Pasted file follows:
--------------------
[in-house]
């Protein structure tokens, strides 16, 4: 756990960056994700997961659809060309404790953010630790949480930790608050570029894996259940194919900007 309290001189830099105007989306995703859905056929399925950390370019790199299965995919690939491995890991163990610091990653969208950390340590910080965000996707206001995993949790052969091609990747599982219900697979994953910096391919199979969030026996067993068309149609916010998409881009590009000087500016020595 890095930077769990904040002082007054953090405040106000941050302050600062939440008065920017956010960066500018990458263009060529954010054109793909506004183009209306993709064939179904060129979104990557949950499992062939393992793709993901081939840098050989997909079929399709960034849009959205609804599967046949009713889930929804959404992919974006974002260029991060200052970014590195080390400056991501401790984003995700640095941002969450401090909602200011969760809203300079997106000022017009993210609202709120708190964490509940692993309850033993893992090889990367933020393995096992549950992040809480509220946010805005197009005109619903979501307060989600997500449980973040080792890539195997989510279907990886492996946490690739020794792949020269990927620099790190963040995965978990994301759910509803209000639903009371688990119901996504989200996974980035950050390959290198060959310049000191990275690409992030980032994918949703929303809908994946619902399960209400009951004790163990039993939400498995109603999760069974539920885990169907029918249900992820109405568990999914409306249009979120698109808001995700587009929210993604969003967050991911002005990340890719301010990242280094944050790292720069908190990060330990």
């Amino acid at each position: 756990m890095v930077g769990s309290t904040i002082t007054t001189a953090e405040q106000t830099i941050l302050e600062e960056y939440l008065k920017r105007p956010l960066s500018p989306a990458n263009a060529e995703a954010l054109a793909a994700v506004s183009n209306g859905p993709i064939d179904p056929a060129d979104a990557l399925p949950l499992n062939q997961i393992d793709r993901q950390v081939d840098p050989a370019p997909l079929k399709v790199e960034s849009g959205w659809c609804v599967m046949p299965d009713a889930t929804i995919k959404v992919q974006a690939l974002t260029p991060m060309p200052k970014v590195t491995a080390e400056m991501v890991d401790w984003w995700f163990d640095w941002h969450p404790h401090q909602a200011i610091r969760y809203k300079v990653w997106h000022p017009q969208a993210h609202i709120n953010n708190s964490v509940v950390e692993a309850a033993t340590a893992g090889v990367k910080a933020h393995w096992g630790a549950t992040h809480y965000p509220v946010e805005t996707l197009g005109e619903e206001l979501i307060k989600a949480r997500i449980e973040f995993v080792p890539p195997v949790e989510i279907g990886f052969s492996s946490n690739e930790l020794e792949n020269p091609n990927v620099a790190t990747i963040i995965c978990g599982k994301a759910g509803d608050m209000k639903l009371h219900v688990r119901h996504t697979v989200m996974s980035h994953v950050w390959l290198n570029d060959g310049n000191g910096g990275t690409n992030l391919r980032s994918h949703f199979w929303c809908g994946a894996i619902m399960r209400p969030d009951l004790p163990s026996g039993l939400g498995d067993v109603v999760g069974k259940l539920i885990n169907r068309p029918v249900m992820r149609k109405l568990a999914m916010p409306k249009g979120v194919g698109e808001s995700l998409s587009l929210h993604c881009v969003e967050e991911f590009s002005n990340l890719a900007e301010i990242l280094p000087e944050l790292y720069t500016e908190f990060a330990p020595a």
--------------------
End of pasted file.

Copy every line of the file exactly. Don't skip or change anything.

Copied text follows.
[in-house]
């Protein structure tokens, strides 16, 4: 756990960056994700997961659809060309404790953010630790949480930790608050570029894996259940194919900007 309290001189830099105007989306995703859905056929399925950390370019790199299965995919690939491995890991163990610091990653969208950390340590910080965000996707206001995993949790052969091609990747599982219900697979994953910096391919199979969030026996067993068309149609916010998409881009590009000087500016020595 890095930077769990904040002082007054953090405040106000941050302050600062939440008065920017956010960066500018990458263009060529954010054109793909506004183009209306993709064939179904060129979104990557949950499992062939393992793709993901081939840098050989997909079929399709960034849009959205609804599967046949009713889930929804959404992919974006974002260029991060200052970014590195080390400056991501401790984003995700640095941002969450401090909602200011969760809203300079997106000022017009993210609202709120708190964490509940692993309850033993893992090889990367933020393995096992549950992040809480509220946010805005197009005109619903979501307060989600997500449980973040080792890539195997989510279907990886492996946490690739020794792949020269990927620099790190963040995965978990994301759910509803209000639903009371688990119901996504989200996974980035950050390959290198060959310049000191990275690409992030980032994918949703929303809908994946619902399960209400009951004790163990039993939400498995109603999760069974539920885990169907029918249900992820109405568990999914409306249009979120698109808001995700587009929210993604969003967050991911002005990340890719301010990242280094944050790292720069908190990060330990």
């Amino acid at each position: 756990m890095v930077g769990s309290t904040i002082t007054t001189a953090e405040q106000t830099i941050l302050e600062e960056y939440l008065k920017r105007p956010l960066s500018p989306a990458n263009a060529e995703a954010l054109a793909a994700v506004s183009n209306g859905p993709i064939d179904p056929a060129d979104a990557l399925p949950l499992n062939q997961i393992d793709r993901q950390v081939d840098p050989a370019p997909l079929k399709v790199e960034s849009g959205w659809c609804v599967m046949p299965d009713a889930t929804i995919k959404v992919q974006a690939l974002t260029p991060m060309p200052k970014v590195t491995a080390e400056m991501v890991d401790w984003w995700f163990d640095w941002h969450p404790h401090q909602a200011i610091r969760y809203k300079v990653w997106h000022p017009q969208a993210h609202i709120n953010n708190s964490v509940v950390e692993a309850a033993t340590a893992g090889v990367k910080a933020h393995w096992g630790a549950t992040h809480y965000p509220v946010e805005t996707l197009g005109e619903e206001l979501i307060k989600a949480r997500i449980e973040f995993v080792p890539p195997v949790e989510i279907g990886f052969s492996s946490n690739e930790l020794e792949n020269p091609n990927v620099a790190t990747i963040i995965c978990g599982k994301a759910g509803d608050m209000k639903l009371h219900v688990r119901h996504t697979v989200m996974s980035h994953v950050w390959l290198n570029d060959g310049n000191g910096g990275t690409n992030l391919r980032s994918h949703f199979w929303c809908g994946a894996i619902m399960r209400p969030d009951l004790p163990s026996g039993l939400g498995d067993v109603v999760g069974k259940l539920i885990n169907r068309p029918v249900m992820r149609k109405l568990a999914m916010p409306k249009g979120v194919g698109e808001s995700l998409s587009l929210h993604c881009v969003e967050e991911f590009s002005n990340l890719a900007e301010i990242l280094p000087e944050l790292y720069t500016e908190f990060a330990p020595a």